• For games of any complexity there must be a bibliography that people can reference and consult. Without books and magazines to instruct and provide information there will be no development and the activity will die.
  • There needs to be competitions and tournaments. Without somewhere to play (and likeminded people to play with) there will be little development within the field over long periods of time.
  • Finally – and very much a sign of the times – no leisure activity can succeed today without corporate sponsorship of some kind.

I was recently interviewed by Lucy Orr for an article on board games for The Register – particularly about the psychology of winning. For instance, why is winning so important? I responded to Orr by pointing out that winning makes us feel good both psychologically and physiologically. Winning something – especially if it is a result of something skilful rather than by chance – can feel even better (unless the chance winning is something life changing like winning the lottery). Winning something using your own skill can demand respect from other competitors and brings about esteem (that can feed into one’s own self-esteem). Winning can be a validation that what you are doing is worthwhile. Other parts of my interview were not used.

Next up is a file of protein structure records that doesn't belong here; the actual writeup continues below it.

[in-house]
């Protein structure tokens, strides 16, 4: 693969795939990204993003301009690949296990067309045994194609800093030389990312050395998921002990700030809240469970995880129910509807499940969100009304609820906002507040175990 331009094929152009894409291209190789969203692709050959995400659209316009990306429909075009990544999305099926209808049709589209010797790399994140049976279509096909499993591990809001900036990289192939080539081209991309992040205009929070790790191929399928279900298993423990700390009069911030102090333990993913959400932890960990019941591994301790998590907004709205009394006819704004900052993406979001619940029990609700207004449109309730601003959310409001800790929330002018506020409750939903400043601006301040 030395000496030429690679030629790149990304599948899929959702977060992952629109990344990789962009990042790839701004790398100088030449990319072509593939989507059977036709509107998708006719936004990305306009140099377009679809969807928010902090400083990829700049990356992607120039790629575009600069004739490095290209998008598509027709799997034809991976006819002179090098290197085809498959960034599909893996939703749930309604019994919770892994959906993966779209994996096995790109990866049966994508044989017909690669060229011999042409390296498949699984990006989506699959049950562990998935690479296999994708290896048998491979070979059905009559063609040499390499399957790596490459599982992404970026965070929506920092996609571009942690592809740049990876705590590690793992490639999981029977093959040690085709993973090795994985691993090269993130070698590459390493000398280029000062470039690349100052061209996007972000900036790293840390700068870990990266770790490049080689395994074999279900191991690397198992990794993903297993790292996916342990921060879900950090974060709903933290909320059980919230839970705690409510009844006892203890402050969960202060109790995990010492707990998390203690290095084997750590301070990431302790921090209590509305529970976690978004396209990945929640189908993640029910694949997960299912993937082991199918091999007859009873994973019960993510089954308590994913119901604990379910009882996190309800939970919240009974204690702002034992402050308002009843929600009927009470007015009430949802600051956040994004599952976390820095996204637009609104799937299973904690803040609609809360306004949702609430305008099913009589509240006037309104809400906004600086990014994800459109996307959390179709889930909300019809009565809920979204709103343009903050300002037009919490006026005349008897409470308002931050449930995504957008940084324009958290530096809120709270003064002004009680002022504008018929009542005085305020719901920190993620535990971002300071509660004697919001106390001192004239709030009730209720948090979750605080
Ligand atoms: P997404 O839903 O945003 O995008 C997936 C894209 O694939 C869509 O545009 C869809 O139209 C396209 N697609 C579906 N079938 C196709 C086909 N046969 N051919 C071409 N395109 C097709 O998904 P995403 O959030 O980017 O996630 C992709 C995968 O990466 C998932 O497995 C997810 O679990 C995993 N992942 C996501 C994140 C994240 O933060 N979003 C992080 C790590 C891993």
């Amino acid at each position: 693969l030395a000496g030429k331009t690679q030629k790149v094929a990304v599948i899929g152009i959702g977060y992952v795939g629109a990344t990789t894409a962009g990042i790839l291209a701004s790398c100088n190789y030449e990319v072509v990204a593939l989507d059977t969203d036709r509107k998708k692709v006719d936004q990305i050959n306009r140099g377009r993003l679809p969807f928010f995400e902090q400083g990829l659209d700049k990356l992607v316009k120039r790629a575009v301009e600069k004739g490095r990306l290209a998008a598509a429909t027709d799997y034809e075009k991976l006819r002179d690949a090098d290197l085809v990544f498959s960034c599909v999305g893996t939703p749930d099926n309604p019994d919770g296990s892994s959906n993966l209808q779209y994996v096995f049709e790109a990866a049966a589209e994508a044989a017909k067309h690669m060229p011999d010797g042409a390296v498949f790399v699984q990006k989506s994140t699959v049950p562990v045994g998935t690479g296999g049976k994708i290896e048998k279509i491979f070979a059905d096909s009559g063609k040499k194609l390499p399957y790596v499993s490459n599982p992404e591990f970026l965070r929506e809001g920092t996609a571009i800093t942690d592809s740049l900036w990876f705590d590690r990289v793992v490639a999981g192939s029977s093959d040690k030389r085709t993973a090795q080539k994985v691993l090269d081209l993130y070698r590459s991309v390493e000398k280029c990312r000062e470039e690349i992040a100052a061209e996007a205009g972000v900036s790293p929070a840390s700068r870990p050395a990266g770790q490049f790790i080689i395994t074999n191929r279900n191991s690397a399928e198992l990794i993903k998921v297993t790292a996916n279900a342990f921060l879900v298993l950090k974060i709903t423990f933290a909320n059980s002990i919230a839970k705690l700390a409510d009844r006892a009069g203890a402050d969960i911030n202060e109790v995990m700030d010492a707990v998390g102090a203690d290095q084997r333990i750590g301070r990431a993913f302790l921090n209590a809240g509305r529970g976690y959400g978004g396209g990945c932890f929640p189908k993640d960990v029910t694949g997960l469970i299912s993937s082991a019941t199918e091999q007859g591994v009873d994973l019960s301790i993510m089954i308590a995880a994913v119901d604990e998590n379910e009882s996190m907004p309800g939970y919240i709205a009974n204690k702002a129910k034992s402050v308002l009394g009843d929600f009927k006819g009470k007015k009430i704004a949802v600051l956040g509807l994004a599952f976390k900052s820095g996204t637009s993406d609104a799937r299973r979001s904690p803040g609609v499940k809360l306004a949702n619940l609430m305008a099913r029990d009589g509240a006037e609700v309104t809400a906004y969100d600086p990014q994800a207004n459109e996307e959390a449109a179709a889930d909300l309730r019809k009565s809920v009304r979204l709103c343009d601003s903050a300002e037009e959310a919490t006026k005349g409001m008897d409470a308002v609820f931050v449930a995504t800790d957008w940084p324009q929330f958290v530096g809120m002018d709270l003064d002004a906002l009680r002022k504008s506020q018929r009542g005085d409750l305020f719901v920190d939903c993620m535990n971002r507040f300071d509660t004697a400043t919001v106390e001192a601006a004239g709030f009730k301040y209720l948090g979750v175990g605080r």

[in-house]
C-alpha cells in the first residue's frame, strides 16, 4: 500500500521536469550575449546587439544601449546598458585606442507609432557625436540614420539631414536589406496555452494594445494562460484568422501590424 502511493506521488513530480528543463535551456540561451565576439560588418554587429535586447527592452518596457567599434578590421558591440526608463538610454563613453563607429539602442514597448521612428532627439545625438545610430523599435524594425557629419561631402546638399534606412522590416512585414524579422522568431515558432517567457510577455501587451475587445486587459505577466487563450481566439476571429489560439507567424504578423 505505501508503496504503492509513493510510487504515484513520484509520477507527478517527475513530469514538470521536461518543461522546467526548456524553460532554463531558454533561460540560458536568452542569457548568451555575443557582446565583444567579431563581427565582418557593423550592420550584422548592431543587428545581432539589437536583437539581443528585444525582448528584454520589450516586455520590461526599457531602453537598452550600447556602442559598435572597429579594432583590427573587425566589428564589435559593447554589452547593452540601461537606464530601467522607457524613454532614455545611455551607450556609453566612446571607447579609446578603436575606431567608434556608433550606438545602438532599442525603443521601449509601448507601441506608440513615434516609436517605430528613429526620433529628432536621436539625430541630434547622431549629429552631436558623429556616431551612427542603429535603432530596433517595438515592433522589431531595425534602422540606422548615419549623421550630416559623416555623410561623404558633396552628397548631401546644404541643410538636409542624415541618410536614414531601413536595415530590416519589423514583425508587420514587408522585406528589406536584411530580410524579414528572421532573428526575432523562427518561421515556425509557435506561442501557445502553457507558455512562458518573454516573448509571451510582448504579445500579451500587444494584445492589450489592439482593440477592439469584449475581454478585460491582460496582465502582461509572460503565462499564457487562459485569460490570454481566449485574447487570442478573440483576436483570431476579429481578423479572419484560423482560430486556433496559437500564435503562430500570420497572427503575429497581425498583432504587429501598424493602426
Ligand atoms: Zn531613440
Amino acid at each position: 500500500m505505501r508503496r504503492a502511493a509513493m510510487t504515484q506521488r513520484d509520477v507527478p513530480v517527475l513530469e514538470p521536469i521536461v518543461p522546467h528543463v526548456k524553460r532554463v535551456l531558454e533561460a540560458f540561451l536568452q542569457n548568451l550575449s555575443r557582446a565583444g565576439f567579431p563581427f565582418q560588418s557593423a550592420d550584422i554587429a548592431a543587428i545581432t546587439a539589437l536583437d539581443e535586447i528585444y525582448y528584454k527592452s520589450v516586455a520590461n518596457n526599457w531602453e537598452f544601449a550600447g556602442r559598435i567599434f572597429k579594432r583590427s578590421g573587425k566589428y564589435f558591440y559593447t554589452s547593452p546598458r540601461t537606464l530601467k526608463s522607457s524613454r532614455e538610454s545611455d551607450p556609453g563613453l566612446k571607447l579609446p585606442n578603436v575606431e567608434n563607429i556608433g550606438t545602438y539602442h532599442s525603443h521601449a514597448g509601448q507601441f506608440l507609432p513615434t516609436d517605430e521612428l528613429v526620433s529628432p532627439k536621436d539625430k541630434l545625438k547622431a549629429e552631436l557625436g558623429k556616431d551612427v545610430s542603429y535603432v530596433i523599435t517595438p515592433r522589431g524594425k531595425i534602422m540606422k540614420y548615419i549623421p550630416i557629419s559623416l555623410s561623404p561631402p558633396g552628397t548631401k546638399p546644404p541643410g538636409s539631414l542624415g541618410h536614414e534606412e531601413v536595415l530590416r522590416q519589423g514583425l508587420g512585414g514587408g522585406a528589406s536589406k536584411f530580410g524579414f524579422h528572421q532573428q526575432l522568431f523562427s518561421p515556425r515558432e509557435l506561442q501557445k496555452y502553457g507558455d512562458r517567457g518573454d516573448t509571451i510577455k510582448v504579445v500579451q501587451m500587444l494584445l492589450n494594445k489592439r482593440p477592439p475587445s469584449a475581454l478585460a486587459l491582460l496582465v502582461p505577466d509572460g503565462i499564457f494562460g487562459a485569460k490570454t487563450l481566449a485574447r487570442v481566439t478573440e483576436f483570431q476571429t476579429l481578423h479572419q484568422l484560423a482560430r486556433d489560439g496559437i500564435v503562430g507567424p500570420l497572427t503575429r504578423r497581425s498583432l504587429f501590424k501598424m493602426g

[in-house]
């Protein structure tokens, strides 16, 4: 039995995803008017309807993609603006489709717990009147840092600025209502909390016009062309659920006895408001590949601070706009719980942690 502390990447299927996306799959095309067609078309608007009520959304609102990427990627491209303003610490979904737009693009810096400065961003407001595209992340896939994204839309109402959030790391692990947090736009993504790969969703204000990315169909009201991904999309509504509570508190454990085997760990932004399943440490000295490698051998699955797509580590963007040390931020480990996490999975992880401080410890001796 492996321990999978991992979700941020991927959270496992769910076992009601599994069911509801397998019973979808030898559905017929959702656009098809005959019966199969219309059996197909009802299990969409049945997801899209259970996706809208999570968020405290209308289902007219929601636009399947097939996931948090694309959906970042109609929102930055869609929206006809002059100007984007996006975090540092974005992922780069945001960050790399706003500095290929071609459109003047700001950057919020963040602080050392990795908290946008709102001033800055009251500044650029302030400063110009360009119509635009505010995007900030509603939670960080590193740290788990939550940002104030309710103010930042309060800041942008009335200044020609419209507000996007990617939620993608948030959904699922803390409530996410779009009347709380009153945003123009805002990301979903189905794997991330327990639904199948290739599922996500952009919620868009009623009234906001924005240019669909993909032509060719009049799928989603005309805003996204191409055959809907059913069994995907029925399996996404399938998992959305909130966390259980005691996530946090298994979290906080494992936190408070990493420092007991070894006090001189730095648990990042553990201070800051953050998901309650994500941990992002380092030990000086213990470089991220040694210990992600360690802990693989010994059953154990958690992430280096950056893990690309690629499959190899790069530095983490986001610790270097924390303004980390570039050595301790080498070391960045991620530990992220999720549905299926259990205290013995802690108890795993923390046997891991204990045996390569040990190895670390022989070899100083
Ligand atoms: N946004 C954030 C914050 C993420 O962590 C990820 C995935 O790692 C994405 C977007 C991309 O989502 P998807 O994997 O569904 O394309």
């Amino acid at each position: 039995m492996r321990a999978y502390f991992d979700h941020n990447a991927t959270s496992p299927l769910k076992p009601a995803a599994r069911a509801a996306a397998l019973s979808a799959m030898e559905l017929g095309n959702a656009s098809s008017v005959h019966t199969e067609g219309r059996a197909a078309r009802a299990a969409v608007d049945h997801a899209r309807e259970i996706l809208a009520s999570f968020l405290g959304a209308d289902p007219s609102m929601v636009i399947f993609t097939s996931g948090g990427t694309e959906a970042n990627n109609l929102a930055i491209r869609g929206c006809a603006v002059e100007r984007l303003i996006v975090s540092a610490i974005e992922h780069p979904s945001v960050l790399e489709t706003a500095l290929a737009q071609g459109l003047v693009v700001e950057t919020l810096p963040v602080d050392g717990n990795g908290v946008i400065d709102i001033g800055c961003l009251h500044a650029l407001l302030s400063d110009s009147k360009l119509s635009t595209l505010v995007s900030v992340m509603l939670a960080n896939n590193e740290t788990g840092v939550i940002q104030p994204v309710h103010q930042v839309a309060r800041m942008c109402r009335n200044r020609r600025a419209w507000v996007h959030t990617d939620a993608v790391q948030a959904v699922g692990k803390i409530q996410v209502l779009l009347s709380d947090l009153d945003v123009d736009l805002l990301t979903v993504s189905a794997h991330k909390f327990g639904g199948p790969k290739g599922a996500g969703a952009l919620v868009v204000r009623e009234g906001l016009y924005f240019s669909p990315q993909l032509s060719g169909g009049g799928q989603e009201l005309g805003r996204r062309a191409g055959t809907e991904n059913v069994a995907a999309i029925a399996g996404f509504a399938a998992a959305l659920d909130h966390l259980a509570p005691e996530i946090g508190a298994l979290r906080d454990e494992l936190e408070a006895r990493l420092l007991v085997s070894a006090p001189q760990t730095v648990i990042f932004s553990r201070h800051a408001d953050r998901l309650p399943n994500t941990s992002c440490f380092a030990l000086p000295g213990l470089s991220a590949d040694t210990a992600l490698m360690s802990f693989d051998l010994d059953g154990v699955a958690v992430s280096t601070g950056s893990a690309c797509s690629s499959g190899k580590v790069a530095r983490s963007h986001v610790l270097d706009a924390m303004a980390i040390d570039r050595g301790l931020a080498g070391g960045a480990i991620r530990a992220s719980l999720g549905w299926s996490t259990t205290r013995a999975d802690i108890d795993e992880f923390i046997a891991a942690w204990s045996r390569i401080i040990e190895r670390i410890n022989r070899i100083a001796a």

I was asked whether beating other people makes winning more rewarding? Of course it does. Any time we engage in a behaviour that feels good we want to do it again (and again). Winning can be reinforcing on many different levels. There may be financial rewards, social rewards (peer praise, admiration and respect from others), psychological rewards (feeling better about oneself and feeling that the activity is a life-affirming and life-enhancing activity that feeds into self-esteem), and physiological rewards (increases in adrenaline and serotonin that trigger dopamine and makes us feel happy).